No one in Boston will forget the drama of the manhunt for two brothers suspected in the Marathon bombings. Nor will anyone forget the courage of the officers involved, including Sean Collier of the MIT police, who lost his life, and MBTA Transit officer Richard H. Donahue Jr., who was seriously injured. On Thursday night and Friday, residents of Greater Boston experienced the type of siege that most see only in movies. All along, though, the cooperation among authorities, victims, and an intensely engaged public made it clear there was no way for the bombers to escape accountability by remaining undetected.
The brothers Tamerlan and Dzhokhar Tsarnaev appeared in surveillance images to have dropped off bomb-laden backpacks near the finish line. Their baseball-capped faces look like those of ordinary young men almost anywhere in the country. But they also fit the profile of a growing danger faced by American communities: disaffected young people, prone to one form of radicalization or another, hoping to act out their frustrations in a blaze of carnage.
It’s a threat that Boston and the rest of America will be contending with for the foreseeable future. As global networks, such as the Al Qaeda operation that struck on 9/11, lose their leaders and their maneuvering room, smaller groups and individuals, operating with home-made weapons, will become more prominent.
As of Friday evening, authorities were probing the six months Tamerlan Tsarnaev reportedly spent outside the United States in early 2012; investigators are looking for links to overseas terrorists. The brothers are just the kind of young people such networks are pursuing: amateur operatives with “clean hands” — that is, no previous ties to radical groups to put them on watch lists. But the brothers could just as easily have been “self-radicalized,” like the chaplain who perpetuated the shootings at Fort Hood.
The Tsarnaevs came to the United States from the former Soviet Central Asia. Their family originally comes from Chechnya, which fought two bloody wars of independence, and where some fighters came to embrace radical Islam. The younger brother, Dzhokhar, made connections with friends and neighbors in Cambridge, where he won a local scholarship, and at UMass Dartmouth, where he studied and played sports. Yet news accounts Friday suggested he readily followed the lead of his brother, a boxer who once declared he had no American friends. Tamerlan, in his frustration, seems to have found solace in the teachings of an extreme Salafist imam, whose speeches are referenced on a YouTube account bearing Tamerlan’s name.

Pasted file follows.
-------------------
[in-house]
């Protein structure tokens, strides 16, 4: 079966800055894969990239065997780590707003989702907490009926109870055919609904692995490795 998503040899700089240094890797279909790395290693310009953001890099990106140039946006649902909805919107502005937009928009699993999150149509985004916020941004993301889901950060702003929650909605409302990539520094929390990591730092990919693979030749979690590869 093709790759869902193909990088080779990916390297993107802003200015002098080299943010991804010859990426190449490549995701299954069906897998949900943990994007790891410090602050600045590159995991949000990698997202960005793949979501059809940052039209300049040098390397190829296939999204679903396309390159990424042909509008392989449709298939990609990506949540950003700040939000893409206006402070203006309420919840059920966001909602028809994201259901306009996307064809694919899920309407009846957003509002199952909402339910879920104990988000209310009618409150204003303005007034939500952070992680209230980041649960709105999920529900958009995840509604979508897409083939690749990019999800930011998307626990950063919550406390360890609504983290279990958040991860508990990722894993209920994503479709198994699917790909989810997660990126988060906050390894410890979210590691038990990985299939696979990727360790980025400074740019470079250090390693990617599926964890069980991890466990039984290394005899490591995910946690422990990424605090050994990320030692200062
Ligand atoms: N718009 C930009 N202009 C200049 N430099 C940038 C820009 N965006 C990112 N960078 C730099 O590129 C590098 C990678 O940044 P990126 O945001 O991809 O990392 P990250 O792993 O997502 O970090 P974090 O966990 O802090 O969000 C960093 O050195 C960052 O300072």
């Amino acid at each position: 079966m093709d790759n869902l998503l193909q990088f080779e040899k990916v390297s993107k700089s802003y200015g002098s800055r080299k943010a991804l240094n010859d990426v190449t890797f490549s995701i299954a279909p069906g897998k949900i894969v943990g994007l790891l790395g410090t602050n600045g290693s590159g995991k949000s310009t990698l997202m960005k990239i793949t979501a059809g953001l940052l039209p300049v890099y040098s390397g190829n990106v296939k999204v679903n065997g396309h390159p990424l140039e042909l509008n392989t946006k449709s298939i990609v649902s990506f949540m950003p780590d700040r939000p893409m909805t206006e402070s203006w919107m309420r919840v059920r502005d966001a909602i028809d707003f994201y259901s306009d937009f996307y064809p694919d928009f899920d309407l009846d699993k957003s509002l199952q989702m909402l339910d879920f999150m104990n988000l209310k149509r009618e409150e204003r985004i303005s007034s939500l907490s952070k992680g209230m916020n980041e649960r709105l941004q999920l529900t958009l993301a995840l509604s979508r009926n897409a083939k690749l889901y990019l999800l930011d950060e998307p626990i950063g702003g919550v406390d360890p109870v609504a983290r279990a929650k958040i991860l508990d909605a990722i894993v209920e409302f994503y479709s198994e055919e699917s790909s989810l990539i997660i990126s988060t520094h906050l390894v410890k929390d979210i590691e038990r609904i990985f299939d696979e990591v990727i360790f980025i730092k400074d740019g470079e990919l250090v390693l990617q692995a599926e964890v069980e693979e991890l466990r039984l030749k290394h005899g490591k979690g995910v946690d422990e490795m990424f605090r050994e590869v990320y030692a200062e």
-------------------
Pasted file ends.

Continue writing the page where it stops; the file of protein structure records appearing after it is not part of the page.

Though all this may feel exotic to many Bostonians — distant and alien — the basic storyline is not. Young people without secure family relationships and communities are prone to radicalism of many varieties. The appeal of a charismatic imam isn’t all that different than a charismatic white supremacist, anti-abortion militant, or animal-rights extremist: All have been known to motivate bombings in the past.
The burden of keeping young people from embracing radicalism falls, inevitably, on parents and families, communities, and ultimately law enforcement. The FBI and other agencies closely monitor the Internet activity of extremist groups, and must strive to adapt their intelligence-gathering capacities to the latest ways that young people communicate with each other. Local police must embrace that mission as well. On the home front, parents can monitor their children’s Internet addictions and associations, seeking help when needed. And where there are no family members, others must fill the gap.
This is a threat that can’t be contained through fences or wars.
Ironically, such connections existed for the Tsarnaevs through schools and universities. Both young men availed themselves of Massachusetts public higher education. Cambridge, with its earnest embrace of diversity, was seemingly among the most hospitable of environments for newcomers from overseas, and practicing Muslims. And yet it appears that Dzhokhar and Tamerlan Tsarnaev found radicalism — or it found them.
This is a threat that can’t be contained through fences or wars, even though new security efforts should be pursued. Rather, it has to be fought at the human level. The best way to protect communities in Boston and across the nation is by combating foul and extremist ideologies of all stripes, through monitoring, countering with moderate appeals, reaching out to vulnerable young people — and calling the authorities when necessary.